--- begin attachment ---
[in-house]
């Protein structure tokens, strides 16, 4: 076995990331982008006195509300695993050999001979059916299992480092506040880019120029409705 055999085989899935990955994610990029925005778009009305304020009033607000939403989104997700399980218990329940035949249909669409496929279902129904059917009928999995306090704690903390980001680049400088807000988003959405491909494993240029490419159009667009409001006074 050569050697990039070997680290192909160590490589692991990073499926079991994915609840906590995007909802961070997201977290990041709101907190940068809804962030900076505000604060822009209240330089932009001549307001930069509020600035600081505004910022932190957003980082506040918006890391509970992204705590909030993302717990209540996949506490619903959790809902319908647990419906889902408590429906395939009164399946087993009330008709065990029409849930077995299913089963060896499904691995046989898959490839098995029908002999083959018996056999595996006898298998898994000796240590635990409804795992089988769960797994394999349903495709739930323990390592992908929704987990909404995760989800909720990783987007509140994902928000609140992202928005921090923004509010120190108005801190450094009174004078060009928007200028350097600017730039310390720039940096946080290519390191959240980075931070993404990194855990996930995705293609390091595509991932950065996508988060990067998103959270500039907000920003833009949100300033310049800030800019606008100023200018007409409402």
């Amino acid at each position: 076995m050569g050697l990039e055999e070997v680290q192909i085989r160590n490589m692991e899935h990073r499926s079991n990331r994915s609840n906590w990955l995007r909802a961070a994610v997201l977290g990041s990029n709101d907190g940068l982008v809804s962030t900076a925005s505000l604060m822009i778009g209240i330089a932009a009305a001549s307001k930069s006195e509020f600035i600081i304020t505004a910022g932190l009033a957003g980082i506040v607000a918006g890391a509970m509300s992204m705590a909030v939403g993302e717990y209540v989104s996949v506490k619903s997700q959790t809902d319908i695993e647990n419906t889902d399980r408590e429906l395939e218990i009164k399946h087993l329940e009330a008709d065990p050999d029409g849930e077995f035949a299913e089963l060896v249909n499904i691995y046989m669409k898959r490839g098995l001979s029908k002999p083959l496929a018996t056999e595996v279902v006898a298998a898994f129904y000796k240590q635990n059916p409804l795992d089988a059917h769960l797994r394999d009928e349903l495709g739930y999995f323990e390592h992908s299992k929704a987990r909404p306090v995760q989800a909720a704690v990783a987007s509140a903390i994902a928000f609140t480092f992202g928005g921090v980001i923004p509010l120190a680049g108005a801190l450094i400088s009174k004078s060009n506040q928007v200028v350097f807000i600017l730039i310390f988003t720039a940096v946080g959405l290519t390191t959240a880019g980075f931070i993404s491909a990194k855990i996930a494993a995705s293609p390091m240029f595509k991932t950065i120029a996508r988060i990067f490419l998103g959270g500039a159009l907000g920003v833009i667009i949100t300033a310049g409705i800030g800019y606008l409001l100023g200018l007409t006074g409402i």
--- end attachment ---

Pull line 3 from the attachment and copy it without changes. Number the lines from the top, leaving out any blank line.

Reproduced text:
């Amino acid at each position: 076995m050569g050697l990039e055999e070997v680290q192909i085989r160590n490589m692991e899935h990073r499926s079991n990331r994915s609840n906590w990955l995007r909802a961070a994610v997201l977290g990041s990029n709101d907190g940068l982008v809804s962030t900076a925005s505000l604060m822009i778009g209240i330089a932009a009305a001549s307001k930069s006195e509020f600035i600081i304020t505004a910022g932190l009033a957003g980082i506040v607000a918006g890391a509970m509300s992204m705590a909030v939403g993302e717990y209540v989104s996949v506490k619903s997700q959790t809902d319908i695993e647990n419906t889902d399980r408590e429906l395939e218990i009164k399946h087993l329940e009330a008709d065990p050999d029409g849930e077995f035949a299913e089963l060896v249909n499904i691995y046989m669409k898959r490839g098995l001979s029908k002999p083959l496929a018996t056999e595996v279902v006898a298998a898994f129904y000796k240590q635990n059916p409804l795992d089988a059917h769960l797994r394999d009928e349903l495709g739930y999995f323990e390592h992908s299992k929704a987990r909404p306090v995760q989800a909720a704690v990783a987007s509140a903390i994902a928000f609140t480092f992202g928005g921090v980001i923004p509010l120190a680049g108005a801190l450094i400088s009174k004078s060009n506040q928007v200028v350097f807000i600017l730039i310390f988003t720039a940096v946080g959405l290519t390191t959240a880019g980075f931070i993404s491909a990194k855990i996930a494993a995705s293609p390091m240029f595509k991932t950065i120029a996508r988060i990067f490419l998103g959270g500039a159009l907000g920003v833009i667009i949100t300033a310049g409705i800030g800019y606008l409001l100023g200018l007409t006074g409402i």